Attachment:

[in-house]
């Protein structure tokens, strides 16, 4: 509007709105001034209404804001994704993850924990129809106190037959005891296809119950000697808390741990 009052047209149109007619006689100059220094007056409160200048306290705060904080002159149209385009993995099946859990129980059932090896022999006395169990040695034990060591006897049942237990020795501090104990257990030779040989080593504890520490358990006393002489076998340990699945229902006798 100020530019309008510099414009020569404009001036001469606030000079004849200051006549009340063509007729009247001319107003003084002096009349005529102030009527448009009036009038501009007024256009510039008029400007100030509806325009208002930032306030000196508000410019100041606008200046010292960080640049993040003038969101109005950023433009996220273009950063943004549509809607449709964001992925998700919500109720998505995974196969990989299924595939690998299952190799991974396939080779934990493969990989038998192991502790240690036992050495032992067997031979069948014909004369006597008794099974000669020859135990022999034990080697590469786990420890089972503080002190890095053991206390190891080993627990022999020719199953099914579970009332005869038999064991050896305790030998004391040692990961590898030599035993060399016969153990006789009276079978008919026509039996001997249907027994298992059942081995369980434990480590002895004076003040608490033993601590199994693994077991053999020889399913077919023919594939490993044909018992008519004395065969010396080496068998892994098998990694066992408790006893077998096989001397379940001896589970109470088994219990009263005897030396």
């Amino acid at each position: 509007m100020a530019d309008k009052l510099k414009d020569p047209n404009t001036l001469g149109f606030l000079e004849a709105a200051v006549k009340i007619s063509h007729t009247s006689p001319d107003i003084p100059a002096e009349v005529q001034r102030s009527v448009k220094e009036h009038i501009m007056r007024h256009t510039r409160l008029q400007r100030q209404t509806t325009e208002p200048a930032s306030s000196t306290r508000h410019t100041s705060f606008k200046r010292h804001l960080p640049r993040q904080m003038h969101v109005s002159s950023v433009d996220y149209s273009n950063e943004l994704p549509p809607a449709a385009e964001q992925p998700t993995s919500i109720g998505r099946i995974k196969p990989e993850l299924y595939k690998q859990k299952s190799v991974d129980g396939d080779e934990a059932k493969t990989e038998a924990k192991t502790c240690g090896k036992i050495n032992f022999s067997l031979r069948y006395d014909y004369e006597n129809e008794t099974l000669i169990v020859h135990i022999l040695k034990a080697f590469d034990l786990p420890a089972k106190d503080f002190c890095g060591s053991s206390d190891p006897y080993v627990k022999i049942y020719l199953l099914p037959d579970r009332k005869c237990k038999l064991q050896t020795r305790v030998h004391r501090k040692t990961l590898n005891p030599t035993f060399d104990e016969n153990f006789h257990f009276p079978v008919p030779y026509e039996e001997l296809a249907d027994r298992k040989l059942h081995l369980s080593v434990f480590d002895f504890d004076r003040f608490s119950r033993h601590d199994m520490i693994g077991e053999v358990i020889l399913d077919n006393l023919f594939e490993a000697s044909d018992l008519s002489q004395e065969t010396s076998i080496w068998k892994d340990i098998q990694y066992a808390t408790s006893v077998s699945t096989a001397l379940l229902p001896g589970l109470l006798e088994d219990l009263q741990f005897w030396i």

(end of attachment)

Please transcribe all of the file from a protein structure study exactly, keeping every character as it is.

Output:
[in-house]
């Protein structure tokens, strides 16, 4: 509007709105001034209404804001994704993850924990129809106190037959005891296809119950000697808390741990 009052047209149109007619006689100059220094007056409160200048306290705060904080002159149209385009993995099946859990129980059932090896022999006395169990040695034990060591006897049942237990020795501090104990257990030779040989080593504890520490358990006393002489076998340990699945229902006798 100020530019309008510099414009020569404009001036001469606030000079004849200051006549009340063509007729009247001319107003003084002096009349005529102030009527448009009036009038501009007024256009510039008029400007100030509806325009208002930032306030000196508000410019100041606008200046010292960080640049993040003038969101109005950023433009996220273009950063943004549509809607449709964001992925998700919500109720998505995974196969990989299924595939690998299952190799991974396939080779934990493969990989038998192991502790240690036992050495032992067997031979069948014909004369006597008794099974000669020859135990022999034990080697590469786990420890089972503080002190890095053991206390190891080993627990022999020719199953099914579970009332005869038999064991050896305790030998004391040692990961590898030599035993060399016969153990006789009276079978008919026509039996001997249907027994298992059942081995369980434990480590002895004076003040608490033993601590199994693994077991053999020889399913077919023919594939490993044909018992008519004395065969010396080496068998892994098998990694066992408790006893077998096989001397379940001896589970109470088994219990009263005897030396």
């Amino acid at each position: 509007m100020a530019d309008k009052l510099k414009d020569p047209n404009t001036l001469g149109f606030l000079e004849a709105a200051v006549k009340i007619s063509h007729t009247s006689p001319d107003i003084p100059a002096e009349v005529q001034r102030s009527v448009k220094e009036h009038i501009m007056r007024h256009t510039r409160l008029q400007r100030q209404t509806t325009e208002p200048a930032s306030s000196t306290r508000h410019t100041s705060f606008k200046r010292h804001l960080p640049r993040q904080m003038h969101v109005s002159s950023v433009d996220y149209s273009n950063e943004l994704p549509p809607a449709a385009e964001q992925p998700t993995s919500i109720g998505r099946i995974k196969p990989e993850l299924y595939k690998q859990k299952s190799v991974d129980g396939d080779e934990a059932k493969t990989e038998a924990k192991t502790c240690g090896k036992i050495n032992f022999s067997l031979r069948y006395d014909y004369e006597n129809e008794t099974l000669i169990v020859h135990i022999l040695k034990a080697f590469d034990l786990p420890a089972k106190d503080f002190c890095g060591s053991s206390d190891p006897y080993v627990k022999i049942y020719l199953l099914p037959d579970r009332k005869c237990k038999l064991q050896t020795r305790v030998h004391r501090k040692t990961l590898n005891p030599t035993f060399d104990e016969n153990f006789h257990f009276p079978v008919p030779y026509e039996e001997l296809a249907d027994r298992k040989l059942h081995l369980s080593v434990f480590d002895f504890d004076r003040f608490s119950r033993h601590d199994m520490i693994g077991e053999v358990i020889l399913d077919n006393l023919f594939e490993a000697s044909d018992l008519s002489q004395e065969t010396s076998i080496w068998k892994d340990i098998q990694y066992a808390t408790s006893v077998s699945t096989a001397l379940l229902p001896g589970l109470l006798e088994d219990l009263q741990f005897w030396i």